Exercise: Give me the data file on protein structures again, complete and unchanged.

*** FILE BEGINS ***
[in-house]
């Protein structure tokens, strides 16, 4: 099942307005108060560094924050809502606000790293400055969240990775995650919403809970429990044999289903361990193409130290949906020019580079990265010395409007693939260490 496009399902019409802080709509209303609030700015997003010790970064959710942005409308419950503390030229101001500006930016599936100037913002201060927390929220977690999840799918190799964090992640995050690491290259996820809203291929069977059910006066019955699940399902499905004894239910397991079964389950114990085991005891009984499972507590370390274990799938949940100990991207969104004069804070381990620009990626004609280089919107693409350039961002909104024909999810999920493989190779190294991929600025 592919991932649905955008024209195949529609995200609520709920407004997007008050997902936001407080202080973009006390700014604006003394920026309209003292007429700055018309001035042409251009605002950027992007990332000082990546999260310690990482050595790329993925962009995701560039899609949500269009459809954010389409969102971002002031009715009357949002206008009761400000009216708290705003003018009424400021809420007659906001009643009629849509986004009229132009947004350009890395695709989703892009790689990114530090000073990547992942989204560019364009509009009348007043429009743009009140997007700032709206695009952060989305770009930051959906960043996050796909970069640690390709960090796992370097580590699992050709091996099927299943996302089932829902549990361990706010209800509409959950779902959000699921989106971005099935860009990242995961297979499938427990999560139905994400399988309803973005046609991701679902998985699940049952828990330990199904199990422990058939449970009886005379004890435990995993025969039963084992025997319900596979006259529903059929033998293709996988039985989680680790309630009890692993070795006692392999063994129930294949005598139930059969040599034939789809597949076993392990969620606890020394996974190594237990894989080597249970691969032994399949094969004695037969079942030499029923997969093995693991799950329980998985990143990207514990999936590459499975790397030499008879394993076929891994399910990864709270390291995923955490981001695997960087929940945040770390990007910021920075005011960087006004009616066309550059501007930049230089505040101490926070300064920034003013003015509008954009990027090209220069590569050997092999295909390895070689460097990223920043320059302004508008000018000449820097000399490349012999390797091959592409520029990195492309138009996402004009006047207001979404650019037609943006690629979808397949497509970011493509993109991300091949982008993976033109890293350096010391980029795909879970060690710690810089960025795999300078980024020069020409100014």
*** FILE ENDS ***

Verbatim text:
[in-house]
């Protein structure tokens, strides 16, 4: 099942307005108060560094924050809502606000790293400055969240990775995650919403809970429990044999289903361990193409130290949906020019580079990265010395409007693939260490 496009399902019409802080709509209303609030700015997003010790970064959710942005409308419950503390030229101001500006930016599936100037913002201060927390929220977690999840799918190799964090992640995050690491290259996820809203291929069977059910006066019955699940399902499905004894239910397991079964389950114990085991005891009984499972507590370390274990799938949940100990991207969104004069804070381990620009990626004609280089919107693409350039961002909104024909999810999920493989190779190294991929600025 592919991932649905955008024209195949529609995200609520709920407004997007008050997902936001407080202080973009006390700014604006003394920026309209003292007429700055018309001035042409251009605002950027992007990332000082990546999260310690990482050595790329993925962009995701560039899609949500269009459809954010389409969102971002002031009715009357949002206008009761400000009216708290705003003018009424400021809420007659906001009643009629849509986004009229132009947004350009890395695709989703892009790689990114530090000073990547992942989204560019364009509009009348007043429009743009009140997007700032709206695009952060989305770009930051959906960043996050796909970069640690390709960090796992370097580590699992050709091996099927299943996302089932829902549990361990706010209800509409959950779902959000699921989106971005099935860009990242995961297979499938427990999560139905994400399988309803973005046609991701679902998985699940049952828990330990199904199990422990058939449970009886005379004890435990995993025969039963084992025997319900596979006259529903059929033998293709996988039985989680680790309630009890692993070795006692392999063994129930294949005598139930059969040599034939789809597949076993392990969620606890020394996974190594237990894989080597249970691969032994399949094969004695037969079942030499029923997969093995693991799950329980998985990143990207514990999936590459499975790397030499008879394993076929891994399910990864709270390291995923955490981001695997960087929940945040770390990007910021920075005011960087006004009616066309550059501007930049230089505040101490926070300064920034003013003015509008954009990027090209220069590569050997092999295909390895070689460097990223920043320059302004508008000018000449820097000399490349012999390797091959592409520029990195492309138009996402004009006047207001979404650019037609943006690629979808397949497509970011493509993109991300091949982008993976033109890293350096010391980029795909879970060690710690810089960025795999300078980024020069020409100014």